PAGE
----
Purported IS claim: Jordan airstrike kills female US hostage

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Purported IS claim: Jordan airstrike kills female US hostage
ISIS says American hostage Kayla Mueller died when Jordanian fighter jets bombed the militants' stronghold in Raqqa. The group hasn't given proof.
American aid worker and ISIS hostage Kayla Jean Mueller reportedly killed in coalition air strike. http://t.co/RO5B4YXa2M
This is Kayla Jean Mueller, the American female being held hostage by ISIS http://t.co/MOXLjNx8aa
Jordanian students shout slogans on February 5, 2015 in the capital Amman during a rally against the Islamic state (IS) group and in reaction to the burning alive of Jordanian pilot Maaz al-Kassasbeh by the group's militants. Jordan said its warplanes had launched new strikes against the IS group, after vowing a harsh response to the fighter pilot murder. The placards show Jordan's King Abdullah II and Maaz al-Kassasbeh. AFP PHOTO / KHALIL MAZRAAWI (Photo credit should read KHALIL MAZRAAWI/AFP/Getty Images)
(al-Furqan Media)
Jawdat al-Kassasbeh, the brother of Jordanian pilot Maaz al-Kassasbeh, who was burned alive by Islamic state (IS) group's militants, flashes the sign of victory during a rally against IS group and in reaction to the pilot's murder on February 5, 2015 in the capital Amman. Jordan said its warplanes had launched new strikes against the IS group, after vowing a harsh response to the fighter pilot murder. AFP PHOTO / KHALIL MAZRAAWI (Photo credit should read KHALIL MAZRAAWI/AFP/Getty Images)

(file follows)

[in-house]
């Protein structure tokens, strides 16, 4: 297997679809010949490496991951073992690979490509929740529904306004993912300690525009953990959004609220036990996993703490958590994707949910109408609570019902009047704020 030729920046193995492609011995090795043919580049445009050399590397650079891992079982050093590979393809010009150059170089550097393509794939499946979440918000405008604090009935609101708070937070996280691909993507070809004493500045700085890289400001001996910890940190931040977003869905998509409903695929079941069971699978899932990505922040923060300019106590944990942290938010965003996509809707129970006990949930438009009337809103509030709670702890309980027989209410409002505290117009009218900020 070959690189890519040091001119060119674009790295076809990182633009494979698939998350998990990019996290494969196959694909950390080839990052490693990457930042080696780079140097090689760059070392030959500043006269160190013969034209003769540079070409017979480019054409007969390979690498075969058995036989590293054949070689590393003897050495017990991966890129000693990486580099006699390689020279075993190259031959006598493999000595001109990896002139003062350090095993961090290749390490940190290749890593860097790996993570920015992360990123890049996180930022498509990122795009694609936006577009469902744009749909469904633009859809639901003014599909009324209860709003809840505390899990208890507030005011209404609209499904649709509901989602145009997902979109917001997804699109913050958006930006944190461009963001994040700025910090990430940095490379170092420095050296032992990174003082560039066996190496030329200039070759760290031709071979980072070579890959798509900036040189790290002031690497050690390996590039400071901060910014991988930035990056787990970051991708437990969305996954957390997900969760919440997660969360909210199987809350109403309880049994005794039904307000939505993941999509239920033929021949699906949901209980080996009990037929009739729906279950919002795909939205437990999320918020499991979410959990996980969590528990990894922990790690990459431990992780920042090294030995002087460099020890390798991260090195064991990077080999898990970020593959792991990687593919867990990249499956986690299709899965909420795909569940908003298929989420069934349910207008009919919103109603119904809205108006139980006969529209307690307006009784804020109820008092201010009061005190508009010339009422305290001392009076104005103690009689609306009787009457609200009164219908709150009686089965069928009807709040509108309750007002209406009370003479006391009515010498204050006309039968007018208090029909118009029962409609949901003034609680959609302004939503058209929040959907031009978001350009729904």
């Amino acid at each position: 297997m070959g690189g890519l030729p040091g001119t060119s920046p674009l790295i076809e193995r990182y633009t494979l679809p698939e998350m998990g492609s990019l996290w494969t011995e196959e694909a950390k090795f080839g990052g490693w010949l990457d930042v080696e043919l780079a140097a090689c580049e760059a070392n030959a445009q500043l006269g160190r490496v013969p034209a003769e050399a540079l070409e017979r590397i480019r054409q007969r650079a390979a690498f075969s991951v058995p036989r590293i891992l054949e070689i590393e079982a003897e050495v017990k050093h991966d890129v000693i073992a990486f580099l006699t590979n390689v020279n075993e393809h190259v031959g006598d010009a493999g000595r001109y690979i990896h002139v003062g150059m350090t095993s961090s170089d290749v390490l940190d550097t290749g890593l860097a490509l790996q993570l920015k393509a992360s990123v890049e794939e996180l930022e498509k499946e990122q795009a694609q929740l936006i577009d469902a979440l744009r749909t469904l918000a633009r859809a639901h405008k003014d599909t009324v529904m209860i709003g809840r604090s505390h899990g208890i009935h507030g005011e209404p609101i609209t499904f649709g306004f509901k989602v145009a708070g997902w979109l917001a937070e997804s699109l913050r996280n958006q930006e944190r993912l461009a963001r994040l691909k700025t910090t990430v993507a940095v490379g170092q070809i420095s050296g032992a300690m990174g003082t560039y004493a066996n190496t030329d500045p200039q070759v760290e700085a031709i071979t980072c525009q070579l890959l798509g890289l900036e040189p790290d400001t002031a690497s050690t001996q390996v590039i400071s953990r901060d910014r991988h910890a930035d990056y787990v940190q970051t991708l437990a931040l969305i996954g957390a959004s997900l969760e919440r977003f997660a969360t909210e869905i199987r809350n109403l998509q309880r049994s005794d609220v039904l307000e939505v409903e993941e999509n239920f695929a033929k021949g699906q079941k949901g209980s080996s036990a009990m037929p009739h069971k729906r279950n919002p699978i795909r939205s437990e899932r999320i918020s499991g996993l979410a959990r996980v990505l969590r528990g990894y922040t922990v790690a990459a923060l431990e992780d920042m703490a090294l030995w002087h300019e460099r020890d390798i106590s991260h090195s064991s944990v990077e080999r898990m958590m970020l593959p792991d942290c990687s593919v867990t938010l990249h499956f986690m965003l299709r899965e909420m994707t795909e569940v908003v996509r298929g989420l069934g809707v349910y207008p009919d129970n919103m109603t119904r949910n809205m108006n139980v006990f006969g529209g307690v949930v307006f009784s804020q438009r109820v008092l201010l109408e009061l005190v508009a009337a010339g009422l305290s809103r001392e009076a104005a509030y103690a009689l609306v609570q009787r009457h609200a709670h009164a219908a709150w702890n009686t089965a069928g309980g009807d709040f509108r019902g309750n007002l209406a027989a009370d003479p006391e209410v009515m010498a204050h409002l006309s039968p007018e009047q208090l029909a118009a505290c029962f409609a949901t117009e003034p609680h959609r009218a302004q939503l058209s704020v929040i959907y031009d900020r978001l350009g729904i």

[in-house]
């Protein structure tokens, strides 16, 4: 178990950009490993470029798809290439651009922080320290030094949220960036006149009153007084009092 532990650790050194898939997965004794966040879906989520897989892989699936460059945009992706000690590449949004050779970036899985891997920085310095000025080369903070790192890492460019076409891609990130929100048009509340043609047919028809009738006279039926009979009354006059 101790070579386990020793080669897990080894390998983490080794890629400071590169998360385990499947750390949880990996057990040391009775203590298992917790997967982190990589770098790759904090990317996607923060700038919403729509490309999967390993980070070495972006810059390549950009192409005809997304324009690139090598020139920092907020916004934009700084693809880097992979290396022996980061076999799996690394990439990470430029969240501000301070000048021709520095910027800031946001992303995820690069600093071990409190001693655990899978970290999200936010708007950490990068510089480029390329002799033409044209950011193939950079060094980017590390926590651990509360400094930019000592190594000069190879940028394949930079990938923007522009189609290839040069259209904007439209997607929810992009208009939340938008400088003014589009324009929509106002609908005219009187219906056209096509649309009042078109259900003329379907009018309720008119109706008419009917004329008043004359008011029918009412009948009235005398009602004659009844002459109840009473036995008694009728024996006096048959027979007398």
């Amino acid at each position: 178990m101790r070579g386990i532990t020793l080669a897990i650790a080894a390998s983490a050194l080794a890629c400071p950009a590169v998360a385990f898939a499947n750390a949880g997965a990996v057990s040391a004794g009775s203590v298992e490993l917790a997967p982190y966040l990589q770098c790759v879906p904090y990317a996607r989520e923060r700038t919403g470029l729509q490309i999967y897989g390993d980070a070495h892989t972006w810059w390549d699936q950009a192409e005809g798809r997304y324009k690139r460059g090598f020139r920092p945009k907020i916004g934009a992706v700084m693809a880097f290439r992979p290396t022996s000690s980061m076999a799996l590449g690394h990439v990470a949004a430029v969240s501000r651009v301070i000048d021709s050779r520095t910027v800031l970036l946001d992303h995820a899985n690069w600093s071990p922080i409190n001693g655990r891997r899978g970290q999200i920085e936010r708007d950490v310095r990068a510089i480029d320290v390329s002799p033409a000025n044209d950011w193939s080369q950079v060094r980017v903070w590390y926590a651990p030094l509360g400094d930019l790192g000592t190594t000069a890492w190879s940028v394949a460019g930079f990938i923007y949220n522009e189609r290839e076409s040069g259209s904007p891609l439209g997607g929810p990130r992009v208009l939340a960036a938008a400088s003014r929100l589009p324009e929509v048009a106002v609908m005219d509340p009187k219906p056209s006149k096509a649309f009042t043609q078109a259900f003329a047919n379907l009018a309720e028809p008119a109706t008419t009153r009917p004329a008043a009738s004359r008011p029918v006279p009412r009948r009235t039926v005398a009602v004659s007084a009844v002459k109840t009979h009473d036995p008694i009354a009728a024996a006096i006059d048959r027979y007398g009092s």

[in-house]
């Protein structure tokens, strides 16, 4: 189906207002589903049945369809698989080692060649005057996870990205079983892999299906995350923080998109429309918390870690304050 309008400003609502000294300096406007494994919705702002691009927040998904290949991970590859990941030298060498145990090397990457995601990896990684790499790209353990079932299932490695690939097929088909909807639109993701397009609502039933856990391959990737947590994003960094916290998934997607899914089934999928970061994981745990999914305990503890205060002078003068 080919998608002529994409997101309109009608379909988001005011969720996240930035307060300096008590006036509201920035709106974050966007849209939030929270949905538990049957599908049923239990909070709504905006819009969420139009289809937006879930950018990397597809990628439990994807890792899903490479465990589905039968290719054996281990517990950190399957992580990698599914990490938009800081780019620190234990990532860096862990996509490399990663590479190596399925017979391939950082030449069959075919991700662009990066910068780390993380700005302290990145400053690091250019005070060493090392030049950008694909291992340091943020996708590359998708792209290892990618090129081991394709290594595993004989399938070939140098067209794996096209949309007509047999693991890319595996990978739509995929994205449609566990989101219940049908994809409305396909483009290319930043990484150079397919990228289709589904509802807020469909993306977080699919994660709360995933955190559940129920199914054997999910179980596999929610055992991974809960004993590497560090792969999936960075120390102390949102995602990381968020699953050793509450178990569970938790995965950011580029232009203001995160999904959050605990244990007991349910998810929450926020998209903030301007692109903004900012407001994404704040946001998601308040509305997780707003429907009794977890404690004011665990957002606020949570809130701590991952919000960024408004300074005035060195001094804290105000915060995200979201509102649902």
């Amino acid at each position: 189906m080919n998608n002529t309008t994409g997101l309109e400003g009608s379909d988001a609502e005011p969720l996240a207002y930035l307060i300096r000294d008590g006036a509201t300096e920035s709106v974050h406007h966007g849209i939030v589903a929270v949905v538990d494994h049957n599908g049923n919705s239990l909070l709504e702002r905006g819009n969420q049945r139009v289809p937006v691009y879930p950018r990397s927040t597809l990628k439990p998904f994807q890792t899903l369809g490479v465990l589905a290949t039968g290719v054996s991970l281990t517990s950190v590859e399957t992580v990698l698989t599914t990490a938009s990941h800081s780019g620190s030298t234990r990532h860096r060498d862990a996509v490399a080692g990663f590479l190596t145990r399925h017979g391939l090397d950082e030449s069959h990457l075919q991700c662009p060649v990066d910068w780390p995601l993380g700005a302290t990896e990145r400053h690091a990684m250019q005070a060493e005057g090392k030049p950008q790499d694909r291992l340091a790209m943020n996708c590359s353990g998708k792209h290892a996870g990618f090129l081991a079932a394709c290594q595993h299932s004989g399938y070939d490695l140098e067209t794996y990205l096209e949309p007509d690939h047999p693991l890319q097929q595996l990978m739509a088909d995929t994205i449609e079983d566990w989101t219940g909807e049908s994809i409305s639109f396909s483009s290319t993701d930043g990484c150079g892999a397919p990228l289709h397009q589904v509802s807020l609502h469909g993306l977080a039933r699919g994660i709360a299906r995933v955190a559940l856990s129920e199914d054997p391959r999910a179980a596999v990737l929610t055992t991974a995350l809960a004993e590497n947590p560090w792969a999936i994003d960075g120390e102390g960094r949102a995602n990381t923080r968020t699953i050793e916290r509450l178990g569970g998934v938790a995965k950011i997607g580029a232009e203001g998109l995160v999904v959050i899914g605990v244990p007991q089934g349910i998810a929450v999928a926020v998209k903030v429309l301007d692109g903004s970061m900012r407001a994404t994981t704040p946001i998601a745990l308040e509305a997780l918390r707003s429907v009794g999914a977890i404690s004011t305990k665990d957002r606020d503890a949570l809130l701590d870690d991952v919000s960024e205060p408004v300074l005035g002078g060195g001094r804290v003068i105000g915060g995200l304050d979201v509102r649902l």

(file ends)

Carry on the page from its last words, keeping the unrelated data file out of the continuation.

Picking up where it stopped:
Jordanian students shout slogans waving national flags on February 5, 2015 in the capital Amman during a rally against the Islamic state (IS) group and in reaction to the burning alive of Jordanian pilot Maaz al-Kassasbeh (on the placards) by the group's militants. Jordan said its warplanes had launched new strikes against the IS group, after vowing a harsh response to the fighter pilot murder. AFP PHOTO / KHALIL MAZRAAWI (Photo credit should read KHALIL MAZRAAWI/AFP/Getty Images)
AMMAN, JORDAN - FEBRUARY 4: Jordanians welcome King Abdullah as he arrives at Aliya Airport 30 kilometers from the capital Amman, Jordan on February 4, 2015. He has cut his visit to America short following the burning to death of Jordanian pilot Muaz el-Kesasibe by Islamic State of Iraq and the Levant (ISIL). Jordanians met King Abdullah with posters of the King and Jordanian flags on his arrival at Aliya Airport 30 kilometers from the capital Amman. (Photo by Salah Malkawi/Anadolu Agency/Getty Images)